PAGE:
And why would Jesus care whether people did thing 'in his name,' anyway? It does make more sense to me since then, of course -- analogous to someone acting 'in the name of The Law!' -- although that too, of course, could be said by people who weren't behaving all that legally.

But I was still thinking of 'The Kingdom of Heaven' as 'a nice place for dead people.' And that wasn't at all what Jesus meant!

October 03, 2015

Matthew 7.15-20

Beware of false prophets, who come to you in sheep's clothing, but inwardly are ravenous wolves.

You will know them by their fruits. Are grapes gathered from thorns, or figs from thistles?

So, every sound tree bears good fruit, but a bad tree bears evil fruit. A sound tree cannot bear evil fruit, nor can a bad tree bear good fruit.

Every tree that does not bear good fruit is cut down and thrown into the fire. Thus, you will know them by their fruits.


Josephus complained bitterly about people who called themselves 'prophets' during the build-up of the first Jewish Revolt against Rome; these would lead a group of people out into the wilderness, or up the Mount of Olives or Mt Gerizim (the Samaritan holy site) or across the Jordan, promising to lead them into a new Exodus in which the pagans would be driven out and Israel freed from slavery to them...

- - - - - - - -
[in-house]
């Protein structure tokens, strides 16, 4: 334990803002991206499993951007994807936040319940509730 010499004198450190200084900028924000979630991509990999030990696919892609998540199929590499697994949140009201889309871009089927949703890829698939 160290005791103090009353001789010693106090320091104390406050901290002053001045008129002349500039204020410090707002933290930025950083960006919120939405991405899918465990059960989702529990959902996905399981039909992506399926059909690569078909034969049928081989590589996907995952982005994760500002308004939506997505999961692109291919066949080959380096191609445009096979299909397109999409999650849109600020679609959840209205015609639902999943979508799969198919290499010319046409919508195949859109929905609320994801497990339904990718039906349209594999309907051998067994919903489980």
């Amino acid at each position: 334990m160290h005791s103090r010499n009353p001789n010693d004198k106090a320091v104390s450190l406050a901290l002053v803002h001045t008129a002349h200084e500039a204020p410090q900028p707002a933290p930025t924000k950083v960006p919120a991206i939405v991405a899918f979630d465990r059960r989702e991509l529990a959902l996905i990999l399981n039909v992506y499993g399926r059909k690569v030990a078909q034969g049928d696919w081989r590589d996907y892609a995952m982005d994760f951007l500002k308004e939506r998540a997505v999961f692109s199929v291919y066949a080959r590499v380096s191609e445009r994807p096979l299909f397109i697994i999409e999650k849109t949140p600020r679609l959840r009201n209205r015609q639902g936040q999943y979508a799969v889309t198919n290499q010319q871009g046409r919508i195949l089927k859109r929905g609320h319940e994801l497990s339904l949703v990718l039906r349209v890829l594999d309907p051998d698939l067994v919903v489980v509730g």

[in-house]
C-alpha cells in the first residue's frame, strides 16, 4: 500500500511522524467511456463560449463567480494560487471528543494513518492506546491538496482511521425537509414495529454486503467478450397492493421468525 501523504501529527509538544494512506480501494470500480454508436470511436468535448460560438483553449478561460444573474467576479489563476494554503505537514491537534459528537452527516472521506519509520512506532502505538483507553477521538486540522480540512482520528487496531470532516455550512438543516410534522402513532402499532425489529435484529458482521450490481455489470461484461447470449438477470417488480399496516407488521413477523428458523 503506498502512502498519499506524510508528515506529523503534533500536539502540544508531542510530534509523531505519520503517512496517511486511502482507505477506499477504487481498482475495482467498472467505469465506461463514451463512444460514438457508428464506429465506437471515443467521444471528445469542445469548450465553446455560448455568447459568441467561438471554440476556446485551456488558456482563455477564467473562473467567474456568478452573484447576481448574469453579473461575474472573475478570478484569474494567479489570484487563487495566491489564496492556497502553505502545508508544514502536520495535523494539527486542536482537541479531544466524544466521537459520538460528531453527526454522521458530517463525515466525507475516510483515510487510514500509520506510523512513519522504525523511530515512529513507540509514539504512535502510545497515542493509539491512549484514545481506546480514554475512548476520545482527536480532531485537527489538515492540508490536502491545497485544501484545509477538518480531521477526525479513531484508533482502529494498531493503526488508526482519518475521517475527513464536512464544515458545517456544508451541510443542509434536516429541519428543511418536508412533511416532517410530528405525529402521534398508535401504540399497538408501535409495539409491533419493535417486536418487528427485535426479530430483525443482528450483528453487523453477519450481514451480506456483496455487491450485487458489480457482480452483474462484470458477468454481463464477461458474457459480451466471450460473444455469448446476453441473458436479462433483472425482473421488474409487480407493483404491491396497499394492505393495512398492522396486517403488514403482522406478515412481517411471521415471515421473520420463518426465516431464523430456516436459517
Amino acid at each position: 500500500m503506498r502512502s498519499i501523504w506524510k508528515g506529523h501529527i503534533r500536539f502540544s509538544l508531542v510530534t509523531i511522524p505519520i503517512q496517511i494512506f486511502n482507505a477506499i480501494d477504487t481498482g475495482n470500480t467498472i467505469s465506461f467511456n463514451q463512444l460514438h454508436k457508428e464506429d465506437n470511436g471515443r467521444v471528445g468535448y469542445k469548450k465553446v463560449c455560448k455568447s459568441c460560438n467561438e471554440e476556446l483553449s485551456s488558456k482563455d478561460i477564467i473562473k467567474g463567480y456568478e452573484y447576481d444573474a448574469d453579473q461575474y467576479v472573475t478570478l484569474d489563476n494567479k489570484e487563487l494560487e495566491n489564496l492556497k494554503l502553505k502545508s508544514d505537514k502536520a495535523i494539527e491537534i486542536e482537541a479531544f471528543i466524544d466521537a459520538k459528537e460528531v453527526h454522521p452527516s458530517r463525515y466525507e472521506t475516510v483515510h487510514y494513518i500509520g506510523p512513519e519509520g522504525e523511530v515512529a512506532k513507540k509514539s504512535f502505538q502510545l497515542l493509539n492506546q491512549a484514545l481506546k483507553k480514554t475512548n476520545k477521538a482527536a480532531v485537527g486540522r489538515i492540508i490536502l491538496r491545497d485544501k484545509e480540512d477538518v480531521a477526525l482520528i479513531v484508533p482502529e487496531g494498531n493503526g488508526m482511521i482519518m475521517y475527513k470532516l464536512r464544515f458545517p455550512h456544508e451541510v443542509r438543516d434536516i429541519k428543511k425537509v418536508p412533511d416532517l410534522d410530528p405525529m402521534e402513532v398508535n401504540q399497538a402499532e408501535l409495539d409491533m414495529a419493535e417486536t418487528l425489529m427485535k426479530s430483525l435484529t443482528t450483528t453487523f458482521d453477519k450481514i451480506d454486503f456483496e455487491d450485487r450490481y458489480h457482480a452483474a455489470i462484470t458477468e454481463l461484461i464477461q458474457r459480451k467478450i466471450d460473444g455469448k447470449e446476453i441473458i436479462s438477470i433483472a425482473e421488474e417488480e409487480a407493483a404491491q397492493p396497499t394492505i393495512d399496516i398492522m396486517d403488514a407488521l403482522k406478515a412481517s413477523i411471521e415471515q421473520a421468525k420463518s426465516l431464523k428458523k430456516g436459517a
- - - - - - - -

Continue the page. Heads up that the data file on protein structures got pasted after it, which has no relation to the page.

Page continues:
Josephus took a dim view of any popular movement, being an aristocrat from a prominent priestly family himself -- a man who seemingly failed to understand why the rebel groups he nominally commanded would want to burn the tax & debt records in any city they took. But these people and the tradition they came from did seem to be bad news, continually expecting God to confirm and follow their interpretations of Israel's prophesied destiny, according to schedules they calculated from diligent and wrong-headed attention to their scriptures -- and the result of their efforts was always violent repression by the Romans.